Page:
How can I model temperature advection due to percolating rain water?
2 views (last 30 days)
Show older comments
Yoni Verhaegen -WE-1718- on 11 Apr 2022
Hi, I have a vertical column of a rock layer with the following vertical temperature distribution in Kelvin:
Td = [305.557543064521
I want to model how a raindrop advects heat if it enters on top of the layer and travels down via: QR = cW*pW*P*dT (See eq. 44 here: http://escholarship.org/uc/item/8r38754s) with from left to right the specific heat capacity of water cW (4184 J kg-1 K-1), the density of water pW (1000 kg m-3), the rainfall rate P (m s-1) and the temperature difference dT between the raindrop and the layer. I have been trying some stuff, but it seems to result in extremely low temperature increases at the bottom layer (only 0.0056 degrees). Can anybody help me on checking if this is correct or I am doing something wrong? Thanks!
rhow = 1000; % Density of water (kg m^-3)
cW = 4184; % Water specific heat capacity (J kg-1 K-1)
P = 0.0113; % Precipitation rate (m 3h-1)
sechr = 10800; % Seconds in 3 hour
vol_heat_cap_deb = 2784795.435; % Volumetric heat capacity (J m-3 K-1)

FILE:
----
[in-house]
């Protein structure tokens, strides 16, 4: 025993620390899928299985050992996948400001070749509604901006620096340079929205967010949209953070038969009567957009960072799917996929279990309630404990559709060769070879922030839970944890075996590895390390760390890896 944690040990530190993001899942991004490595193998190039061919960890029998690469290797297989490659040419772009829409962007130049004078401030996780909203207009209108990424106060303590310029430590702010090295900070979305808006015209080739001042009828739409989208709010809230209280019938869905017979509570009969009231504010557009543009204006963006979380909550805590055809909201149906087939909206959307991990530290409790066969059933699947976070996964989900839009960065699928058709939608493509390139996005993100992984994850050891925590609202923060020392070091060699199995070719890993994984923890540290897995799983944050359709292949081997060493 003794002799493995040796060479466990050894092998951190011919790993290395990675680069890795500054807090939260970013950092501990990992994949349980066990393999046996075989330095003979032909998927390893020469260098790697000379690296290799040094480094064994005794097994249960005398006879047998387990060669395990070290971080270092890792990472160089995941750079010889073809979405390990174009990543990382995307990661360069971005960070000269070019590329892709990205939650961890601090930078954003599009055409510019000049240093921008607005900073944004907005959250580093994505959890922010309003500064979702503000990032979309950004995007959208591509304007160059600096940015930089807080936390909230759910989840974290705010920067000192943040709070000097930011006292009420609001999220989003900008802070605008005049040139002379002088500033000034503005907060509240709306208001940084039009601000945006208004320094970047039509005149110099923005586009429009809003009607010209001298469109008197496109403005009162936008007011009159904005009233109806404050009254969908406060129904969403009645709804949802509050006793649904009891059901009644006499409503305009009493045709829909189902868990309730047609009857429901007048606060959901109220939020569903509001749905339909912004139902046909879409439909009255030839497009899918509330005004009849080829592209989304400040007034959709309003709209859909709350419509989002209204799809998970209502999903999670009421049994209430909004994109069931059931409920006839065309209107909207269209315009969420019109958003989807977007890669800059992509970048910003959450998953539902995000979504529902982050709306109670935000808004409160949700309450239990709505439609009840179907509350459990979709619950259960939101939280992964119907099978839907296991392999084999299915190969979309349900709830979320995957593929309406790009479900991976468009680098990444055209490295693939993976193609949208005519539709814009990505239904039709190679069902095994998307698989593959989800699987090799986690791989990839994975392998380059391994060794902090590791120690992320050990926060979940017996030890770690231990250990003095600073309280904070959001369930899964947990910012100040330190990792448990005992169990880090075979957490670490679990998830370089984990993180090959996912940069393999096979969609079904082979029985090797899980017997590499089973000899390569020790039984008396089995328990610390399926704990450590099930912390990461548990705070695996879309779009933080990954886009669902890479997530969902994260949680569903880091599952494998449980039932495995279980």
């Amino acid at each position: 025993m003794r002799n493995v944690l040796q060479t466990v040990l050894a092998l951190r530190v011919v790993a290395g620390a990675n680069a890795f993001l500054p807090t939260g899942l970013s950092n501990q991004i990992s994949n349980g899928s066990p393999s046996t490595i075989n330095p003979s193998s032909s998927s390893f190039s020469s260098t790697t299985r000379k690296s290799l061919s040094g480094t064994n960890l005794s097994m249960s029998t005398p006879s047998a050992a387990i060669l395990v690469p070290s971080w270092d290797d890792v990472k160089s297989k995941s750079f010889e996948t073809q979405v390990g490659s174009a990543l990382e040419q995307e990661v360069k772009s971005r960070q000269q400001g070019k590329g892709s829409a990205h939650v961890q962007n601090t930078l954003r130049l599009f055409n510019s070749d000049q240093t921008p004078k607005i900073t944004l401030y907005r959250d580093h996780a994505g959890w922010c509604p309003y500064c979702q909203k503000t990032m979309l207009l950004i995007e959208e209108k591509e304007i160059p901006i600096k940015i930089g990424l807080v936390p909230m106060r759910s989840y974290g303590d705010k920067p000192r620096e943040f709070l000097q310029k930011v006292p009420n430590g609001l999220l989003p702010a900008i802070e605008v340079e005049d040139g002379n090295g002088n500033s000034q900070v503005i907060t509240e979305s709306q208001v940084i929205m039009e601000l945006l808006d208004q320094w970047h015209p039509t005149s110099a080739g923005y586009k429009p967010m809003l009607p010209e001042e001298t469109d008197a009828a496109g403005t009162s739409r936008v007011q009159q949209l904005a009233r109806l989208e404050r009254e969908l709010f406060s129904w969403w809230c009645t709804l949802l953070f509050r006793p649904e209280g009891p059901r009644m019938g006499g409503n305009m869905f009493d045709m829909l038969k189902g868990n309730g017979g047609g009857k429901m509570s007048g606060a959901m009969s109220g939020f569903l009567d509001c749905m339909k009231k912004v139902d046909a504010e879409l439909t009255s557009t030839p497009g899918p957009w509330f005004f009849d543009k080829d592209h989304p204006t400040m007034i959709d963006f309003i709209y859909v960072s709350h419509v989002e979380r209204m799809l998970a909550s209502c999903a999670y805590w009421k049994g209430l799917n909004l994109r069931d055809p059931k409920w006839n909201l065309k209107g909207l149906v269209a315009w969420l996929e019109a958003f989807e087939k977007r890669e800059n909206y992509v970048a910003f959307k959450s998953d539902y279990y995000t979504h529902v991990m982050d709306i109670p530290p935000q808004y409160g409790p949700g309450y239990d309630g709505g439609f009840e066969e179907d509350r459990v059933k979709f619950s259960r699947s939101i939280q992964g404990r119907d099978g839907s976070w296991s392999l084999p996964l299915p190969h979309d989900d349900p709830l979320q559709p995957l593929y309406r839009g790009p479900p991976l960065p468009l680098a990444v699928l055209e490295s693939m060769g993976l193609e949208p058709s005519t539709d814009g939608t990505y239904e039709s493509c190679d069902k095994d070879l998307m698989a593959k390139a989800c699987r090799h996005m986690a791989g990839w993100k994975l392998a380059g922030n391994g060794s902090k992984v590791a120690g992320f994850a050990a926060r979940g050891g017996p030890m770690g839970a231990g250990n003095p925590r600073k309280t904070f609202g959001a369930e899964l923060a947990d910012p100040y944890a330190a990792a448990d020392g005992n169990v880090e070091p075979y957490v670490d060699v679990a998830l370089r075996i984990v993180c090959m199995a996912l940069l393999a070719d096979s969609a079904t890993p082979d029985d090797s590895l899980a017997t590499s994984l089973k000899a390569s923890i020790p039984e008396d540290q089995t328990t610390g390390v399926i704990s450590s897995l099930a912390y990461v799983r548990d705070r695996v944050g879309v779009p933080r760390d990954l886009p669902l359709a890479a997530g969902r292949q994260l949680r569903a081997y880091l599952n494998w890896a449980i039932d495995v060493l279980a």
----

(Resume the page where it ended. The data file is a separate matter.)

% Calculate energy fux
for j = 2:11
Q_rain_deb(j,1) = ((max(0,rhow.*cW.*(P./(sechr)).*(Td(j-1,1)-Td(j,1)))));
% Calculate temperature differencee
for j = 1:11
Q_rain_temp(j,1) = (sechr).*((Q_rain_deb(j,1)) ./ (vol_heat_cap_deb));
Torsten on 11 Apr 2022
Edited: Torsten on 11 Apr 2022
I think the equation to calculate the increase in temperature T of the falling raindrop is
-u*rho*cp*dT/dx = 3/R * alpha * (T-T_L), T(x=0) = T0
where T_L is the layer temperature.
So the radius of the raindrop, the heat transfer coefficient and the height of the layers must somehow enter your equations.
The equation from above can be solved analytically.
Torsten on 12 Apr 2022
Edited: Torsten on 12 Apr 2022
Maybe it's better to consider the complete massflow of rain through the ground as to consider a single droplet:
mdot*cp*dT/dx = alpha*(T-T_L) * A/V
where "mdot" is the mass flow of water, "V" is the volume of water and "A" is the surface area of water exposed to heat transfer.
You will find this formula in every textbook on convective heat transfer.
Find more on Thermal Analysis in Help Center and File Exchange
Community Treasure Hunt
Find the treasures in MATLAB Central and discover how the community can help you!Start Hunting!